CFL

LaPolice: Technology and football today

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Paul LaPolice
8/4/2014 9:08:36 PM
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As I travel back from the studio, I usually watch at least one to two of the previous week's games on my iPad to prepare for the following week. Let's talk about how technology has changed for coaches and players the past few years. 

When I first came into the CFL in 2000, our video department was using SVHS tapes to record games and to watch game and practice film. The process of creating 'cut-ups' or segments of the game film such as all first downs and blitzes and all red zone plays was a slow process. You had to start the tape from the beginning and the computer attached to a bunch of VCRs would fast-forward and when the database, which the coaches inputted into the computer, found a play that was attached to the time code on the counter, it would record it to one of the other VCR decks and it would do that for as many games as you had in your breakdown. It is a linear process meaning you always have to start at the beginning and fast-forward. The term 'cut-up' is derived from the days before I was coaching and film projectors were used. Coaches actually cut up the film and organized the clips on the walls and then spliced them back together. 

Back in the days of using tapes after a game, you were given copies of the tapes to take back with you to your facility but did not have the technology to watch it on the plane. Imagine coaching for the B.C. Lions and you had the 5-hour flight home from Montreal and you would lose all that time because you couldn't watch the film. You had to wait to get home and then the video department would have to make copies of the three tapes (offence, defence and special teams) and it happened in real time so if each tape was an hour long, it took three hours to finish. The coaches were always trying to get their side of the ball recorded first so they wouldnt have to wait for two extra hours to watch tape and grade the game.

Players had to come to the facility to study opponent film as well as practice and game film. The tapes would not work in regular VCRs so all film had to be seen at the offices. 

The advent of the non-linear editing system has been great for football. In basic terms, that means you are now capturing the images digitally and inporting them into the computer. The cameras used today actually have hard drives attached to them and, as you record the game, it actually time codes it as you film. Time code means you are marking the plays so the computer can know which film to splice together. Coaches watch what is called an intercut copy which has a sideline and end zone angle.  The sideline angle is high above and has all 24 players on the field and the end zone angle is from behind and has the offensive line and backs. Nowadays, the computer can organize these angles for the offence/defence/special teams in minutes and allow those digital files to be copied in minutes.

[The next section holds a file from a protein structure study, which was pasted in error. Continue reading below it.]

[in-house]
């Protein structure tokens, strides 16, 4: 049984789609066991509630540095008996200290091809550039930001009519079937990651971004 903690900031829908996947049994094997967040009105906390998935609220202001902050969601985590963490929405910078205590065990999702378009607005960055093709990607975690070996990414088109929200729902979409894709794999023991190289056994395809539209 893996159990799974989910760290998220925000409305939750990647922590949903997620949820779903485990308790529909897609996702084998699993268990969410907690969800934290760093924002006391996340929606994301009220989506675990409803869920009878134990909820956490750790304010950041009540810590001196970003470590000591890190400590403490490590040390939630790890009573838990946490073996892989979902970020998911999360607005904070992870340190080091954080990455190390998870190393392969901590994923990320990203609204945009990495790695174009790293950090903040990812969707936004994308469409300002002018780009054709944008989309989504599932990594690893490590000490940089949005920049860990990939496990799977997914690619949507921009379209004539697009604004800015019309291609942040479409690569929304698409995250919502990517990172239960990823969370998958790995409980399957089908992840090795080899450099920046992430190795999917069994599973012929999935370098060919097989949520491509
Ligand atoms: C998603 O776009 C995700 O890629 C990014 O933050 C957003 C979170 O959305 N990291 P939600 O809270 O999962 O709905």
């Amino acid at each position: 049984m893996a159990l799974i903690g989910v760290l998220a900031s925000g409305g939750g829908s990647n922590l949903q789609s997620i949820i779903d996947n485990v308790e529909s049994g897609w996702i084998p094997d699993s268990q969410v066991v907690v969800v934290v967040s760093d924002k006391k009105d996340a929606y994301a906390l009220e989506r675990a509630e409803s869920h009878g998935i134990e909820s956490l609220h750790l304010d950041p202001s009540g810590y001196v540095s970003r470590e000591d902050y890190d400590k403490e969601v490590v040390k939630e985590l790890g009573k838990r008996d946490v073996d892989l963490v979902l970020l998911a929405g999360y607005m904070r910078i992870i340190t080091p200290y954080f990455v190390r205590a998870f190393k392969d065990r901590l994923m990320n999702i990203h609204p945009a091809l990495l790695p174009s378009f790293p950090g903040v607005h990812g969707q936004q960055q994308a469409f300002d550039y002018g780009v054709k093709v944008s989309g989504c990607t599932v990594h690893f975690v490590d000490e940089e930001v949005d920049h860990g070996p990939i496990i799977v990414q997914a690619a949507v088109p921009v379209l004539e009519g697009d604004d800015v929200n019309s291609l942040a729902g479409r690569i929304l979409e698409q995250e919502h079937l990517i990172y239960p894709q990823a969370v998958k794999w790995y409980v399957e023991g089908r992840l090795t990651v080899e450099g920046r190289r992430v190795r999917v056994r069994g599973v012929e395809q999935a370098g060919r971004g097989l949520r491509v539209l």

Now the coaches and players have the luxury of using iPads and computers to watch the film. Most teams use Ipads as a way to watch the film when not at their office. The video department will get the game that was played into their system and then upload it to a server that the coaches can then download to their iPad. There is an application that they use that can play the film and allow the film to be played back and forth at different speeds. You can also use the application to take pictures of a play and then draw on it or write a note to a player. This is why the iPad is a great tool.

In 2012, our coaches and myself used iPads in Winnipeg. I could be watching some practice film at home or in the office and see something that I wanted to communicate to the QBs. For example, if Buck Pierce was overstriding as he threw the ball forcing the ball to go too high, I took a picture of it, wrote on the picture and e-mailed it to him and he got it immediately. Often times, there would be a concept that I thought of to attack a certain coverage and I could draw it on the screen showing the coverage and then take a picture and send it to the QBs while they were at home. 

The video coordinators now can get the video to the coaches by the time they get to the airport and allow the coaches to watch and grade the game on the way home. Imagine how much better it is for the BC/MTL teams being able to finish their work on the plane ride home. 

The players can certainly benefit from the technology of today. In Winnipeg, we gave scouting reports out digitally to anyone who had an iPad and they took notes on it that way. Players are now able to watch practice on their own that night and watch opponent film. We would send them cut-ups daily with what we would be game-planning the following day. Players with a day off after the game can watch the game and already have seen it before they see it with the coaches. 

Another advantage of the technology for the coaches that the players better learn about is that the coaches can get reports of how much or how little the players are logging on to the application to watch film. I would post a list and put it into the locker room of who had watched the most to the least film. 

The video departments do a tremendous job of preparing film for coaches and players. Every team has at least one full-time employee and many seasonal people that get everything filmed and ready to be watched every day. We have come a long way from the days of VCRs.

Technology and football (Photo: TSN)

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(Photo: TSN)
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